Our Ewings are “traceable to the localities known to have been occupied by the early clan” known as Ewing long before the Otter McEwens had a clan existence; and so measured by McEwen own rule, we do not get our family name from the Otter clan. Hence as to us “other evidence” points a conclusion different from his. For the same reason, among others, nothing warrants that too broad assertion that the widely scattered and long numerous Ewings of “the Lowland districts” are explained by the Otter blood mixing “largely with that of the Lowland inhabitants.” As I have shown, our Ewing ancestors were numerous in the Lowlands and in the Glasgow Loch Lomond region before the first Otter McEwen existed. Ewin, certainly, was a Lowland name long before 1047. Ewin, father of Bishop Kentigern, lived nearly 600 years earlier—and it was in 1047 that Aodha Alain died; and Barrister McEwen, his expounder and the authorities upon which they rely say that Alain was the grandfather of Ewen, the ancestor of the McEwens of Otter.

Hence, the evidence, an epitome of which I have given as ground of my conclusion, leads me to conclude that our name, as well as that of the clan, is of Cymric Lowland origin, and so I concur, certainly as to our family, with those authorities who hold that the surname Ewing is among the earliest Saxonized names ending in g. It is, therefore, a Celtic name Teutonized. Ewin, the father; Ewing, the son. The g of the name is an important part of the evidence of its Briton origin. It was the Cymric Britons, not the Highlanders, who were earliest Anglo-Saxonized. Eoghan of the Highlands became McEwen. Eoghan, Ewen, the father; McEwen, the son. Eoghan, Ewen, McEwen, Gaelic (Macbain’s note to p. 251 of Skene’s Highlanders); Eugenius, Urien, Owen, Ewen, Euin, Ewin, meaning “well born” quite as much in the Cymric, Celtic Briton, and have the same meaning in the Cymric tongue as Eogan (or Eoghan) in the Gaelic. (Id.) So as a result of the contact by the Saxons and the Angles with the Celts of the Lowlands, a sketch of which has been given that we may better appreciate this fact, we have the present form of our surname—the Highlands having escaped almost to this day that Saxon-Angle influence.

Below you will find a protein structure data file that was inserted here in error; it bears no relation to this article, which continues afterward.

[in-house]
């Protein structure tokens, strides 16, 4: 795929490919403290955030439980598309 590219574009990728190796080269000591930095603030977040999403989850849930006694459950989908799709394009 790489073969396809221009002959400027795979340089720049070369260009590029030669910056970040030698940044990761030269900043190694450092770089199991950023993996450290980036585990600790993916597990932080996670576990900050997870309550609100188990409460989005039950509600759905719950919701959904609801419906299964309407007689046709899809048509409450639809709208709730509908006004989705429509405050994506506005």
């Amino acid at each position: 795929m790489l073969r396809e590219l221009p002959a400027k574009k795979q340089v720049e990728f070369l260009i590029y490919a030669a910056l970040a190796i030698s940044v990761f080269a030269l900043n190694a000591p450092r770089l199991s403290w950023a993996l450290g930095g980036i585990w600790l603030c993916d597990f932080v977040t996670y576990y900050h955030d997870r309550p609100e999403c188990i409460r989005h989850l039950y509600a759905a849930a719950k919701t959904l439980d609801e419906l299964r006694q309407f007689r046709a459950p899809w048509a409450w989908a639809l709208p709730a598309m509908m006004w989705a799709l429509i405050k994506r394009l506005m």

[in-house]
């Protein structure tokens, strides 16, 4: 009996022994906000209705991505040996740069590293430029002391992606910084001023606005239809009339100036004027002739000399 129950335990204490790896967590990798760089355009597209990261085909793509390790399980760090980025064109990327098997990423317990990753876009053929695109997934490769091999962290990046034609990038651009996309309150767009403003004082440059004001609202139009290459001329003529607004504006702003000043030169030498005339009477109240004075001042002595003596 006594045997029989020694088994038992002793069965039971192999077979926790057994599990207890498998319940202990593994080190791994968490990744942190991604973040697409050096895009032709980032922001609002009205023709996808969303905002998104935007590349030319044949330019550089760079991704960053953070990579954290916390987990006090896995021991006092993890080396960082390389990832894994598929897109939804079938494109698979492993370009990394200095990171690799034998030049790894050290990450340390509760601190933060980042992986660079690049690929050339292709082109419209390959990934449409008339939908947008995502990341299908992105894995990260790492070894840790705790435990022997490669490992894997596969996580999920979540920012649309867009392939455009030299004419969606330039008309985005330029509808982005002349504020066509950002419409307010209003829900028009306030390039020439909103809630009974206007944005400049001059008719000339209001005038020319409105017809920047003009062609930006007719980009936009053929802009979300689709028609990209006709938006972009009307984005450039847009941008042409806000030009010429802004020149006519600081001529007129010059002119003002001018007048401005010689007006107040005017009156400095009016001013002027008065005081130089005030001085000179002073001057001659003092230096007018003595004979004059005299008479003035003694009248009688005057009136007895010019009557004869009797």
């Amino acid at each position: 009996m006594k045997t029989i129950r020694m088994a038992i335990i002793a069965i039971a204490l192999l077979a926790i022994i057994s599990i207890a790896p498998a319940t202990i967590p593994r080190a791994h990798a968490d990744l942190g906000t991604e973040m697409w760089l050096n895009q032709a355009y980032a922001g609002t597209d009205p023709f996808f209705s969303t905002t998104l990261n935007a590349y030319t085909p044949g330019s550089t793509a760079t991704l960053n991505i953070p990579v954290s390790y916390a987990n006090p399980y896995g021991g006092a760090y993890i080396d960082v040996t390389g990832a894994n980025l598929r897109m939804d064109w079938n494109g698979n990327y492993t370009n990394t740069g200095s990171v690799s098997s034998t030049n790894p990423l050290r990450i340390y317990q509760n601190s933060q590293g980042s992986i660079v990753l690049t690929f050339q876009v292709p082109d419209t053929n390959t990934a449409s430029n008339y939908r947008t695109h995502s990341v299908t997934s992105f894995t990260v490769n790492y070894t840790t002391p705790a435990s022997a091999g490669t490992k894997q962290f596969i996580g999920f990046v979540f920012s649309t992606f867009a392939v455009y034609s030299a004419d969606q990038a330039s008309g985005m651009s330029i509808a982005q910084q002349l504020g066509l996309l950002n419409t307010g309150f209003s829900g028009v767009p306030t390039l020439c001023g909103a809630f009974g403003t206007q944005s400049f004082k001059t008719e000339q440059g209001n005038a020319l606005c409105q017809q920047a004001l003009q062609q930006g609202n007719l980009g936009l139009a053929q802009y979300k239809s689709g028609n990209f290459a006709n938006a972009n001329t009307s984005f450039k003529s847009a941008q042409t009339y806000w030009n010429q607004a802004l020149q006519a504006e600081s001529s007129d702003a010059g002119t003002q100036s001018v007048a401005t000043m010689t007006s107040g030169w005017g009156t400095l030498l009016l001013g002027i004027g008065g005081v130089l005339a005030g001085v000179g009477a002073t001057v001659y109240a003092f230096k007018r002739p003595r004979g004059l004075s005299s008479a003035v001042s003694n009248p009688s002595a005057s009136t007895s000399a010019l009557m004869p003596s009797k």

Another important fact of history that we may consider in this connection is that the Ewings of Scotland were of the Covenanter faith. From that source our family during its earlier days in America got its Presbyterian proclivities. It is quite probable that most Ewings of our branches are Presbyterians yet; though many, for reasons discussed in my Pioneer Gateway of the Cumberlands (manuscript at writing this), in later years very devoutly have become identified with other churches. As far as I have been able to discover, from the very earliest days of the “Solemn League and Covenant for the Defense and Reform of Religion” against popery and prelacy, in the midst of its great fight from 1638 to 1643, our people gave it support without stint, and now and then at the price of life. Earlier they were what would now be called Protestants; and, true to the family traditions, those near Londonderry at the time of its heroic and epochal defense, joined the fighting Protestant ranks or otherwise supported the Protestant movement. Some recent English writers say:

It is a significant fact that this Strathclyde region was the stronghold, or, as it might be otherwise put, the hotbed, of the Covenantry (sic) movement. … This Strathclyde region is even now (1907) the greatest stronghold of dissent (against the established and the Roman Catholic Churches). Proportionately to its inhabitants dissent is a good deal more powerfully represented in Glasgow than in the eastern capital (Edinburgh).

It is true that some of the Ewings adhered, with disastrous results, to the cause of Prince Charles Edward Stuart which terminated at fatal Culloden April 27, 1746. That Charles, we know, was a Catholic; but he was a Scotchman and, from the Scotch standpoint, the rightful heir to the throne. The comparatively few Ewings who did join his standard, like heroic Flora McDonald, who aided him to escape, finally landing her in London Tower, and then by happy fate an exile to America, were actuated rather by motives of patriotism than by sentiments of religion. But our direct ancestors, as we have said, then had long been out of Scotland.

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Page last updated 13 October 2008.